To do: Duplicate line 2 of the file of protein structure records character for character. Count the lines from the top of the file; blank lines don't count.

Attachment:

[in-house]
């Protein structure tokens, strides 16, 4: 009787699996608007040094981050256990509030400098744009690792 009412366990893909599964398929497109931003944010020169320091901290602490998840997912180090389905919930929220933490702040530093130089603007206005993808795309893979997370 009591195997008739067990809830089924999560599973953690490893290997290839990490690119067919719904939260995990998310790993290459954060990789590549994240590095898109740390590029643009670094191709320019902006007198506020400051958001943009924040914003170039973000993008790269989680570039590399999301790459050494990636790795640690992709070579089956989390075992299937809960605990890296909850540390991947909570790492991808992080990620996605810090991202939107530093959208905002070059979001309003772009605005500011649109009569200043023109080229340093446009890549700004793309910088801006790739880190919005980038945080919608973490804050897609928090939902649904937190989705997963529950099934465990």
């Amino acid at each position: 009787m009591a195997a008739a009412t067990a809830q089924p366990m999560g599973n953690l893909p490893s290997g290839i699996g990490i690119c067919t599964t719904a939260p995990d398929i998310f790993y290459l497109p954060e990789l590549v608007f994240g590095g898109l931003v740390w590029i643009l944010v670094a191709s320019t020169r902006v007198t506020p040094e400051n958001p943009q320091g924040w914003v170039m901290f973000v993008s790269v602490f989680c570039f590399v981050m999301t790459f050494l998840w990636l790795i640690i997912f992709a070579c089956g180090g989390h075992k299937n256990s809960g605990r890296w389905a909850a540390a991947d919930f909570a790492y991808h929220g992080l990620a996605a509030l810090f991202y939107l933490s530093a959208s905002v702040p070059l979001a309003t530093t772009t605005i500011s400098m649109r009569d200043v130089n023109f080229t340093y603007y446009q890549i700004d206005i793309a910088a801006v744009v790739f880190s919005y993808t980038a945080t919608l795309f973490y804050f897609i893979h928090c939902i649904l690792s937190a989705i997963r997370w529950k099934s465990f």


């Protein structure tokens, strides 16, 4: 009787699996608007040094981050256990509030400098744009690792 009412366990893909599964398929497109931003944010020169320091901290602490998840997912180090389905919930929220933490702040530093130089603007206005993808795309893979997370 009591195997008739067990809830089924999560599973953690490893290997290839990490690119067919719904939260995990998310790993290459954060990789590549994240590095898109740390590029643009670094191709320019902006007198506020400051958001943009924040914003170039973000993008790269989680570039590399999301790459050494990636790795640690992709070579089956989390075992299937809960605990890296909850540390991947909570790492991808992080990620996605810090991202939107530093959208905002070059979001309003772009605005500011649109009569200043023109080229340093446009890549700004793309910088801006790739880190919005980038945080919608973490804050897609928090939902649904937190989705997963529950099934465990």